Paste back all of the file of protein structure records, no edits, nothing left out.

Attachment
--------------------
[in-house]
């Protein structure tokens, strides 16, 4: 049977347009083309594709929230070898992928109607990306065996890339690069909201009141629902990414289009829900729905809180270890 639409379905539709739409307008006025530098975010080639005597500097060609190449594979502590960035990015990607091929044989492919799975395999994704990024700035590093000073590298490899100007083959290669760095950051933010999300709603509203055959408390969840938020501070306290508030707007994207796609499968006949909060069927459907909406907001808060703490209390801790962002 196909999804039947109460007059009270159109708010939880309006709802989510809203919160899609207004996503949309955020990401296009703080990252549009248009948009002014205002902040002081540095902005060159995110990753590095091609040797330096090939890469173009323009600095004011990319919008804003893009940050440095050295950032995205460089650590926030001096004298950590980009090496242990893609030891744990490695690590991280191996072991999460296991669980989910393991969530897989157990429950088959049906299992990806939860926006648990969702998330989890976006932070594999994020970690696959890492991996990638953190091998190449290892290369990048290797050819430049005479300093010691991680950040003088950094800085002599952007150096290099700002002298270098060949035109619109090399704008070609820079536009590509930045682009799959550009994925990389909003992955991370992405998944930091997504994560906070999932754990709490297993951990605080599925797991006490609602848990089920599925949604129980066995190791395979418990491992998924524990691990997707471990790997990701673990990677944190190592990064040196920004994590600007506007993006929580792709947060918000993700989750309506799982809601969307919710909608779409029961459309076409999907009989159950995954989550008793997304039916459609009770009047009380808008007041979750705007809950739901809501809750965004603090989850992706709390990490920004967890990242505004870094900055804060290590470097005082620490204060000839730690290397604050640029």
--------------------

[in-house]
């Protein structure tokens, strides 16, 4: 049977347009083309594709929230070898992928109607990306065996890339690069909201009141629902990414289009829900729905809180270890 639409379905539709739409307008006025530098975010080639005597500097060609190449594979502590960035990015990607091929044989492919799975395999994704990024700035590093000073590298490899100007083959290669760095950051933010999300709603509203055959408390969840938020501070306290508030707007994207796609499968006949909060069927459907909406907001808060703490209390801790962002 196909999804039947109460007059009270159109708010939880309006709802989510809203919160899609207004996503949309955020990401296009703080990252549009248009948009002014205002902040002081540095902005060159995110990753590095091609040797330096090939890469173009323009600095004011990319919008804003893009940050440095050295950032995205460089650590926030001096004298950590980009090496242990893609030891744990490695690590991280191996072991999460296991669980989910393991969530897989157990429950088959049906299992990806939860926006648990969702998330989890976006932070594999994020970690696959890492991996990638953190091998190449290892290369990048290797050819430049005479300093010691991680950040003088950094800085002599952007150096290099700002002298270098060949035109619109090399704008070609820079536009590509930045682009799959550009994925990389909003992955991370992405998944930091997504994560906070999932754990709490297993951990605080599925797991006490609602848990089920599925949604129980066995190791395979418990491992998924524990691990997707471990790997990701673990990677944190190592990064040196920004994590600007506007993006929580792709947060918000993700989750309506799982809601969307919710909608779409029961459309076409999907009989159950995954989550008793997304039916459609009770009047009380808008007041979750705007809950739901809501809750965004603090989850992706709390990490920004967890990242505004870094900055804060290590470097005082620490204060000839730690290397604050640029």